Disclaimer: The views expressed in this article are those of the author and do not necessarily reflect the views of the Economic Times – ET Edge Insights, its management, or its members


The COVID-19 pandemic has been driving policymakers around the world to deal with a public health crisis, while simultaneously planning social, economic relief, and recovery strategies. The efforts to kickstart industrial activities are well underway and to cope up with the ensuing challenges, the Indian government has also announced stimulus measures and reforms to boost our economy.

While we focus on the post-pandemic recovery, we should also have a roadmap to build a sustainable industrial ecosystem that will help in accelerating economic growth, while ensuring environmental protection.  India’s gradual improvement in the Climate Change Performance Index (CCPI) from 31 rank in 2014 to 10 in 2020, already exhibits a strong commitment in this endeavor. Focus on enhanced policy frameworks has been a key to this performance.

Energy efficiency in industries: the way forward

India being one of the largest and rapidly developing countries, is also one of the biggest consumers of electrical energy, with the industrial sector accounting for about 40- 48% of the total commercial energy consumption. Steel, aluminum, and cement are the key growth-oriented industries in India, which provide raw materials to various other sectors like construction, transportation, power transmission, etc. Since these industries are highly energy-intensive, it becomes imperative for them to adopt energy-efficient technologies to reduce their carbon footprint, contribute to a sustainable future, and become cost-competitive in the marketplace.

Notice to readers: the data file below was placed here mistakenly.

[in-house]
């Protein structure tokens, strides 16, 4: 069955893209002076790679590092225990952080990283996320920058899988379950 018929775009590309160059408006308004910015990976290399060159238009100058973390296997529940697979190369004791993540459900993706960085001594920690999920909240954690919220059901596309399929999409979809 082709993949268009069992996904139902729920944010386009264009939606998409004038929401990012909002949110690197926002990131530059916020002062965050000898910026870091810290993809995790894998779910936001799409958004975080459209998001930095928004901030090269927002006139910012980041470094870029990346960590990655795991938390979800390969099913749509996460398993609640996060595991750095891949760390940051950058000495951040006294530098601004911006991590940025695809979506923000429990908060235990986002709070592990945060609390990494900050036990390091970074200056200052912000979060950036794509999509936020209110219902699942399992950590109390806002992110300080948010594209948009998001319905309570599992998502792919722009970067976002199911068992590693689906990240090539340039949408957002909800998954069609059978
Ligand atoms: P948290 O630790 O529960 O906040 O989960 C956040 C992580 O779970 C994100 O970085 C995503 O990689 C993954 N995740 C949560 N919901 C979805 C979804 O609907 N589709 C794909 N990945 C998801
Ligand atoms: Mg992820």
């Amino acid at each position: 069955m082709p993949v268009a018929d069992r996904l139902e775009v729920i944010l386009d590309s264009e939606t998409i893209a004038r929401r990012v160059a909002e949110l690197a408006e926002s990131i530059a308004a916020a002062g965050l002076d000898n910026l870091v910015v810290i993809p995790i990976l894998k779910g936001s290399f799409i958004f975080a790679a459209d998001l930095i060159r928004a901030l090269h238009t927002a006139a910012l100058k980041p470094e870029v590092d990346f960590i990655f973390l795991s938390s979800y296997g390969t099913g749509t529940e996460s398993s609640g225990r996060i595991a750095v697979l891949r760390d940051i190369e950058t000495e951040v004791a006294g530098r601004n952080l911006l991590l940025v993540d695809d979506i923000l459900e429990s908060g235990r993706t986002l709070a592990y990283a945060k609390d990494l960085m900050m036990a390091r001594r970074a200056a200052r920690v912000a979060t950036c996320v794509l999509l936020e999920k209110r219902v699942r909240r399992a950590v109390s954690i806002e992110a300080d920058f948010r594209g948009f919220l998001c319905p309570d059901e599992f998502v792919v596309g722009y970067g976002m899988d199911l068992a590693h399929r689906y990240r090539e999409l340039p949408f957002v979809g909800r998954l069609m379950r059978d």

Adopt a holistic approach

Improved energy efficiency and productivity cannot be achieved overnight but is the result of a determined effort over time. Companies should always look at the big picture while planning their energy efficiency proposals for projects and consider the challenges, risk factors, and funding associated with the projects. They should adopt a holistic approach in increasing energy efficiency through next-gen technologies, which include a combination of high-efficiency motors and variable speed drives. Adding the latest developments in digitalization and connectivity makes it possible to monitor and optimize their performance remotely, which allows companies to realize additional energy savings.

One of the main barriers in the adoption of energy-efficient technologies is often the focus on lower upfront costs, rather than on the lower total cost of ownership (TCO). Opting for the less efficient IE2 motors may initially seem less expensive, as the purchase price is lower. However, the true cost of owning a motor in a critical application is far more significant than the initial purchase price of the motor For example, when a business chooses super premium efficiency motors (IE3, IE4), they can save money over the lifetime of the equipment and reduce their TCO.